The basis of this meaningful rite of passage is the parents’ wish to dedicate publically their precious baby, a new image bearer, unto the Lord. Pastor Jim will quote Proverbs 22:6 “Train up a child in the way he should go, even when he is old, he will not depart from it.” He will also mention this is the first commandment that comes with a promise.

Photos are taken, prayers are given and hearty applause is offered as this freshly anointed family unit walks off the platform.

I often wonder if these new parents get into their cars, travel home and say to themselves, “Sighhhh…that was so nice…wasn’t that great…wait, what? Train up a child in the way he should go…and just how do we do that?!”

It is every believing mother and father’s desire to do just that. It’s at the top of their unwritten, lengthy job descriptions. And yet, in this age of modern parenting, we either feel completely ill-equipped from lack of knowledge or are over-burdened from an avalanche of instruction, advice, articles, books and the latest research. Too much noise, not enough wisdom.

As the mother of three school-age daughters with one entering middle school in the fall, I have been that wandering parent in the wilderness of “how.” I know where I want to get, I just don’t know how to get there. And, as a bible study leader of new moms, I am deeply compassionate of their burdens and concerns, and recognize the burning, innate hunger for practical wisdom that is grounded in timeless truth.

Here are some things I am both convinced of, and convicted by:

First, as a godly mother, there is no right way nor wrong way in teaching your children about Jesus.

Second, you don’t have be a theologian, have 100 scripture verses memorized and be able to quote C.S. Lewis before you can teach your children about Jesus.

Third, you don’t have to be perfect, do perfect, or sound perfect.

Fourth, it’s less about your ability and more about the faithfulness of God.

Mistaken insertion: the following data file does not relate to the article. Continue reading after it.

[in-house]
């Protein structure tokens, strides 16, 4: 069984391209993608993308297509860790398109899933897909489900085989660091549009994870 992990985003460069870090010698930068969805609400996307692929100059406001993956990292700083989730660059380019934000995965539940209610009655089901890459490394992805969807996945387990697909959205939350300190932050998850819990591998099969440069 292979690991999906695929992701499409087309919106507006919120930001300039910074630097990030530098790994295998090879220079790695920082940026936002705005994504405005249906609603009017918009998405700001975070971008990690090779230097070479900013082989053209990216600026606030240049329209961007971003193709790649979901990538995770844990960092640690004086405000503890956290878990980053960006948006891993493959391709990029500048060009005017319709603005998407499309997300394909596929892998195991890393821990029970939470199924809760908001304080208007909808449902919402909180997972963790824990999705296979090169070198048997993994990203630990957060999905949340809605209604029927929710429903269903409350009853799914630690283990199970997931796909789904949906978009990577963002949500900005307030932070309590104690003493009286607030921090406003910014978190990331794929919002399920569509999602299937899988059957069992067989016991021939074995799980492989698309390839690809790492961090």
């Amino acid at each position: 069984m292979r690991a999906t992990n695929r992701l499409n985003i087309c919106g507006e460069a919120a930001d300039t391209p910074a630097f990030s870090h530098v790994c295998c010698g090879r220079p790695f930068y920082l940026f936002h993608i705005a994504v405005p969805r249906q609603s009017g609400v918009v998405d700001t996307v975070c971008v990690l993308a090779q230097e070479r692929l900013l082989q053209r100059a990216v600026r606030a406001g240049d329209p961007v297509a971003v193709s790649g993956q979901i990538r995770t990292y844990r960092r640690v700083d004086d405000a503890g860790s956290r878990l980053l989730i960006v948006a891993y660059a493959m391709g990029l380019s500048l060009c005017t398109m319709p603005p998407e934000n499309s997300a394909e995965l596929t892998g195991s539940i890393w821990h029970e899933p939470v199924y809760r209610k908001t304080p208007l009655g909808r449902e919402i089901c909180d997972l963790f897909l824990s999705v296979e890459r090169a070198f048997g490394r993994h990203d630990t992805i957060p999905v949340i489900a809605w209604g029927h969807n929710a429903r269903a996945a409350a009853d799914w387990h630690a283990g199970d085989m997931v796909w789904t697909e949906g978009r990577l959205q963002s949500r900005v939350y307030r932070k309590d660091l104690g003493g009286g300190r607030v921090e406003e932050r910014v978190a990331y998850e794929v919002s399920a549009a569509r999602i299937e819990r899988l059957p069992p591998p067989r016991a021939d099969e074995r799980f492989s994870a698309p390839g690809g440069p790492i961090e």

“All your children shall be taught by the Lord and great shall be the peace of your children.” (Isaiah 54:13)

In the very early stages of pregnancy, my husband and I spent a lot of time becoming educated about pregnancy, delivery and early childcare, and of course, made herculean efforts in preparing for each little baby (well, less and less with each child). We had a vision and we had a plan.

I am a little embarrassed to realize and admit that we had zero plans for how we were going to raise our children for Christ. Plenty of cute dresses, stuffed animals and nursery décor. Zero thought or preparation for practical teaching about Jesus. You could officially say we were winging it.

Despite our ignorance, misplaced priorities and rookie attempts, the Lord was and is at work in the young, tender hearts of our children.

I saw it in their budding recognition that God made the sun, flowers, trees, rainbows, butterflies and themselves 

I saw it in their innocent awareness that God hears their prayers.

I saw it in the small, easily unnoticed ways they would attend to the hurts and needs of other friends.

I see it now, in the way God is using them already, to be a light in this world and be His hands and feet. Small, but mighty.

It’s in our nature to feel overwhelmed, confused and completely inadequate for the task set before us – we’re in charge of growing God’s Kingdom Builders, after all 

We’re not the first…

“Then Moses said to the LORD, “Please, Lord, I have never been eloquent, neither recently nor in time past, nor since You have spoken to Your servant; for I am slow of speech and slow of tongue.” The LORD said to him, “Who has made man’s mouth? Or who makes him mute or deaf, or seeing or blind? Is it not I, the LORD? “Now then go, and I, even I, will be with your mouth, and teach you what you are to say.” (Exodus 4:10-12)

And,

We’re not the One…

“Now may the God of peace…equip you in every good thing to do His will, working in us that which is pleasing in His sight, through Jesus Christ, to whom be the glory forever and ever.” (Hebrews 13:21, abbreviated)

If we can take off the spiritual Superhero Parent cape and remember who is actually the true Victor, we can sigh with relief and offer empty, sticky, formerly clenched hands of faith to the One who is faithful to lead us, equip us and meet us in every moment of “training up our child.”

Thank you Susan for your wonderful words of encouragement for me and any parents reading this post!

W